By , Kate Kolenda
Published March 20, 2018
The taco inspires fierce passion and loyalty throughout the United States.
Ask a resident of Texas (Austin and Houston in particular) where the country’s best tacos are, and they’ll say you’re certain to find them in their city, full of pulled and smoked meat. Head to San Diego and you’re sure to meet some people who are absolutely convinced that there’s nothing better than the fried fish tacos that are ubiquitous there. Elsewhere, purists say there's nothing like a carnitas taco, or a taco al pastor.
And you know what? They're all right. New Yorkers have complained for years that it’s tough to find a great taco in their city, but in recent times, several have been introduced that rival the best you’ll find in Mexico. And, up in Chicago, a town that has never exactly been a taco paradise, Maxwell Street Market has arguably become a world-class taco destination.
What makes a great taco, exactly? The best ones tend to be simple, with clean, vibrant, and varied flavors, each component good enough to stand on its own. A perfect taco is balanced in flavor, and isn’t loaded down by superfluous add-ons. The tortilla (traditionally corn in Mexico, but often flour around the U.S. today) should be super fresh and, ideally, handmade where it will be served. The filling should be made with an eye for balance in taste and moisture level. The toppings, be they traditional onions and cilantro or new-wave chipotle harissa, should brighten, heighten, and tie the whole taco together into a cohesive, delicious dish.
We’ve tackled the task of ranking the country’s best twice before, and this time we looked to our readers to help us identify more of the best. We put out a call to action, asking them to comment on our site or our social media pages, or to email us with their nominations for the best tacos in the country. Additionally, we asked our knowledgeable Daily Meal staff and City Editors to weigh in with their picks. We gathered these nominees together and added them to all the tacos that were considered last year.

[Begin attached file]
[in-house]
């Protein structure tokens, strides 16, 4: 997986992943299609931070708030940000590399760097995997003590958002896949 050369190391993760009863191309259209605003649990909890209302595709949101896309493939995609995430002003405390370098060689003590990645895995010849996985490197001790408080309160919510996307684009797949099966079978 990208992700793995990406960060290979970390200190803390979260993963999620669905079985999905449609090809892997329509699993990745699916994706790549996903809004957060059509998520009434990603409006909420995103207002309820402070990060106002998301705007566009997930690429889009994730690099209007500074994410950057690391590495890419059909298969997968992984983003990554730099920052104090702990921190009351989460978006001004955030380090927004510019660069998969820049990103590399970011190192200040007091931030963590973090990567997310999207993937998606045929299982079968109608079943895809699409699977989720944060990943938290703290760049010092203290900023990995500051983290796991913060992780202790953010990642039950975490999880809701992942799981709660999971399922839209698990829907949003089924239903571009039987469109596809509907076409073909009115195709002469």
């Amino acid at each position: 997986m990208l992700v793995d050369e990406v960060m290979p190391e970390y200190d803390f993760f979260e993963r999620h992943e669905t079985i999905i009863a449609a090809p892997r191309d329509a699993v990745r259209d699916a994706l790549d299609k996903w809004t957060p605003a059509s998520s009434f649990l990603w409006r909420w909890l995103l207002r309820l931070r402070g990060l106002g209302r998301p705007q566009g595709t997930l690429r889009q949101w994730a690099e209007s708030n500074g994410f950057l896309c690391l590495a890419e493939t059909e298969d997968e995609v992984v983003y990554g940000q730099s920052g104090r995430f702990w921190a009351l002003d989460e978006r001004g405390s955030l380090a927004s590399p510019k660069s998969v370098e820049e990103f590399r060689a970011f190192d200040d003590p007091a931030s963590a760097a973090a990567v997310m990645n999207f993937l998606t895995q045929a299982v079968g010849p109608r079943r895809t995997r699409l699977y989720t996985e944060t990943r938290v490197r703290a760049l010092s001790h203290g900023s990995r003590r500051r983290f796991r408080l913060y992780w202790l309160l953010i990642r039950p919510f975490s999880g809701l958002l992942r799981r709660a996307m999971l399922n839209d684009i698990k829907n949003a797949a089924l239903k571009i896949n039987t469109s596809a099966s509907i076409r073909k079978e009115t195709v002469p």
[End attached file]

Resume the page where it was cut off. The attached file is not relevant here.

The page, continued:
In the end, we had a list of about 330 tacos, which we then compiled into a survey and sent to our distinguished panel of taco experts — food and restaurant personalities who know a superior taco when they taste one.
Austin without Tacodeli, which has five locations around the city, just wouldn’t be the same. Their made-from-scratch sauces are works of art, and their most popular taco, El Conquistador, is a perfect showcase for the house chile pasilla sauce. Mixed in with shredded, slow-roasted pork shoulder topped with avocado, cilantro, and onion, all wrapped in a fresh flour tortilla, it's the star of a taco you’ll be dreaming about. Go for lunch — all Tacodeli locations are only open until 3 p.m.
When it comes to leaders of a culinary genre, there are few restaurants in America with greater gravitas for their respective focus than San Francisco’s La Taqueria has for tacos. That gives it, and its tacos (carnitas among them, quite arguably the best), quite a heavy reputation to live up to. La Taqueria, just one of the Mission’s many casual Mexican joints, does Mexican the way they should be done: fresh. As if the amazing rice-free burritos weren’t enough (you’d never notice its absence), there are the tacos. To prepare the carnitas, chef/owner Miguel Jara slow-cooks chunks of pork shoulder in cauldrons of bubbling lard until tender, then roasts it until it’s crispy.